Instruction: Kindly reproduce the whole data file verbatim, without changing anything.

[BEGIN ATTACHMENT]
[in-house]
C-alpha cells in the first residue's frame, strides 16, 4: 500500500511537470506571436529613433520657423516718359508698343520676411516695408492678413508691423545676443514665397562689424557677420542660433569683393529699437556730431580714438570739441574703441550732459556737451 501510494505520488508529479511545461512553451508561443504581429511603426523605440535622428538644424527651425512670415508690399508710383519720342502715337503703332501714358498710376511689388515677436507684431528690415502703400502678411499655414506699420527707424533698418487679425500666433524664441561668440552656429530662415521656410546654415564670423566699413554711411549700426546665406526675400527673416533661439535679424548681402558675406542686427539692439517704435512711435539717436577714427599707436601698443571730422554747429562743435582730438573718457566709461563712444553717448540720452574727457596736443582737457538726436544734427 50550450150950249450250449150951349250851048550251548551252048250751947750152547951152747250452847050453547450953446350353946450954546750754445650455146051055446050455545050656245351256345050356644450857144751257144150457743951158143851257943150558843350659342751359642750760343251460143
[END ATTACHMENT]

[in-house]
C-alpha cells in the first residue's frame, strides 16, 4: 500500500511537470506571436529613433520657423516718359508698343520676411516695408492678413508691423545676443514665397562689424557677420542660433569683393529699437556730431580714438570739441574703441550732459556737451 501510494505520488508529479511545461512553451508561443504581429511603426523605440535622428538644424527651425512670415508690399508710383519720342502715337503703332501714358498710376511689388515677436507684431528690415502703400502678411499655414506699420527707424533698418487679425500666433524664441561668440552656429530662415521656410546654415564670423566699413554711411549700426546665406526675400527673416533661439535679424548681402558675406542686427539692439517704435512711435539717436577714427599707436601698443571730422554747429562743435582730438573718457566709461563712444553717448540720452574727457596736443582737457538726436544734427 50550450150950249450250449150951349250851048550251548551252048250751947750152547951152747250452847050453547450953446350353946450954546750754445650455146051055446050455545050656245351256345050356644450857144751257144150457743951158143851257943150558843350659342751359642750760343251460143